I'll make it simple. You don't need to be actually waving a flag or be singing "Fucking USA" for it to be deeply rooted in nationalist sentiment. The anti-FTA farmers rallies before these were rabidly anti-American, and they even assaulted a Swiss tourist whom they mistook for an American. In the same way the anti-FTA people let the European version and a similar deal off with nary a blip, this wouldn't draw nearly the crowds it does if this were Australian beef. Sure -- there's been a strong anti-US sentiment that's been building, boiling over, and now simmering for years -- and suddenly, nationalism's got nothing whatsoever to do with it. Riiiight.

And I do hear them, and I've already said several times in several places that this is also largely about dissatisfaction with an inflexible government and a lack of faith on the rule of law at home. So don't try to paint my argument as a kneejerk, one-trick pony piece of argumentation. Because I've already said that anti-US sentiment is the backdrop here, but not the only issue.

And I read Fast Food Nation years ago, when it first came out. I love how you recommend these books, such as "Fruits" or "Fast Food Nation" as if you're dropping some knowledge on me. For your info, one of the reasons I think this is a ridiculous overreaction is because yes, the beef industry is inherently dirty, and has been for a long time. Your words "dodgy factory-style beef pumped full of hormones and antibiotics" aptly describe Korean beef as well, unless you actually believe the Korean line that hanwoo is some organically-grown, disease-free, meat-as-manna from heaven line you hear.

The reason that I find this ridiculous is precisely BECAUSE I've said both here and in the podcast that AMERICAN BEEF IS NO LESS OR MORE DIRTY THAN KOREAN BEEF. I'm not a booster for the beef industry, nor do I give two flying forks about hanwoo versus Montana corn-fed, other than the latter is much cheaper, and this ridiculous issue used as a political wedge isn't helping the peninsula any.

Great. You think it's helped create a shift in politics. Perhaps that's a good thing. But on the other hand, I think trade liberalization is a good thing in the long run for the Korean economy, hurt as that might right now. There it is. A perfectly reasonable opinion, but one that isn't served by your extremization of what I say, putting words in my mouth, and straw man arguments.

I addressed your previous comments points. I clearly explained my position, which was not nearly so unilateral as you obviously took it. Basically, you're saying "a million people in the streets" (really?) means I should change my point-of-view on the overall impact the FTA will have on the Korean economy. It doesn't.

The reason I think this is ridiculous is that this is the wrong way to deal with the FTA as a problem, over an issue that really isn't that important, frankly. If the FTA itself was the issue, then it should have been dealt with as the key issue at the appropriate time. Yes, there are a lot of factors and a lot of aspects of the goverment Koreans are dealing with and are rightfully angry about -- but an ennui over not really having anyone better to vote for, or bristling at 2MB's rough governance style, or a lack of faith in the rule of law that makes real "free trade" style "choice" impossible in a Korea that realistically couldn't keep the beef supplies separated in any believable way (I'd be waiting for the first story of some restaurant in Mapo that buys cheaper American beef and marks it up 4x and calls it "hanwoo") -- those aren't the US's responsibilities.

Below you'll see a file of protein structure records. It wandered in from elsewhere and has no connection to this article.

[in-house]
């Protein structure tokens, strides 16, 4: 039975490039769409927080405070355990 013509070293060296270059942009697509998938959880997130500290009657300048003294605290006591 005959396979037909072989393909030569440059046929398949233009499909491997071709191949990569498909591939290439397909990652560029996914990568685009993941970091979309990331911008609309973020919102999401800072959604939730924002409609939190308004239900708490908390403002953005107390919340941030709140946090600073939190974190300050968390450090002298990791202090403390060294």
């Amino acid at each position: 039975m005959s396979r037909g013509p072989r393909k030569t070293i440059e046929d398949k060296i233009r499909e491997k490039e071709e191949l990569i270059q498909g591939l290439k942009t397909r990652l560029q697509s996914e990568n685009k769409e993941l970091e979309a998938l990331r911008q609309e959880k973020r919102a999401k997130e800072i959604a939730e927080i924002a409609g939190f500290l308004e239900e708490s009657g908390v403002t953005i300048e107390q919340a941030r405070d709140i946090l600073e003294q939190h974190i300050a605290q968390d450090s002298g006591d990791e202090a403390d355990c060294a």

You may disagree with me on those points, or on a million others until the cows come home -- and I'd rather not, since we seem to be sitting on opposite sides of the fence and I'd like to keep my carpals under control -- but your straw man grandstanding NOTwithstanding, no, I don't think this helps either the Korean economy, nor Korea's reputation as a nation in touch enough with its citizenry to be able to sign agreements of any kind and stick to them.

Yes, I am being sarcastic here. I used a video game analogy, fer Pete's sake. Do I think this is ridiculous? Yes. Do I think that people suddenly freaking out about a product they've been eating for years and is no different today than it was when American beef was on the market, or the obvious fact that Koreans are already and STILL eating American beef that's on the black market from Yongsan right NOW? Yes.

Yes, I think this is mass hysteria, and the reaction isn't even remotely close to rational or commensurate with the actual danger. As I said, if Koreans were so concerned about dying untimely deaths, they'd wear their seat belts.

I think the cons of this will leave Korea in the state it did after the middle school girls' incident: sure, more people participated in something, or felt more empowered, but over something that was basically based on misinformation and misunderstandings, and which generally left anti-foreign, anti-American, and other less savory tastes on the national palate. I don't think it was a positive or intelligent debate then, since it was set by the lowest-common-denominator of simplistic notions of perceived slights to national pride and was symptomatic of a general reaction to an arrogant US, an arrogant White House, and an arrogant President.

In the end, a lot of school kids were brainwashed by irresponsible teachers (I conducted interviews with over 50 Fulbright ETA's as part of my research on the Korean education system in 2003, who were working in schools places all over the country, and was surprised by the stories of blatant racist nationalism, with teachers teaching students to believe all sorts of incredible things too lengthy and irritating to repeat here), a news media that got into the habit of vilifying foreigners as a matter of habit, from murderous Chinee to rapacious white teachers, and all sorts of other malarkey.

I rail against this because Korea in the 2000's is decidedly different from the Korea I remember in the 1990's, and I think the Ohno issue, middle school girls, base relocation, and the present beef scare takes place at such a low level of discourse and complexity precisely because of irresponsible reporting coupled with Koreans' propensity to see things in terms of national, black-and-white terms.

If you don't think so, cool. That's where I'm coming from on the issue. But I think that my POV is far from kneejerk, simplistic, or without having been made with due consideration.

Posted by: The Metropolitician | June 06, 2008 at 05:08 PM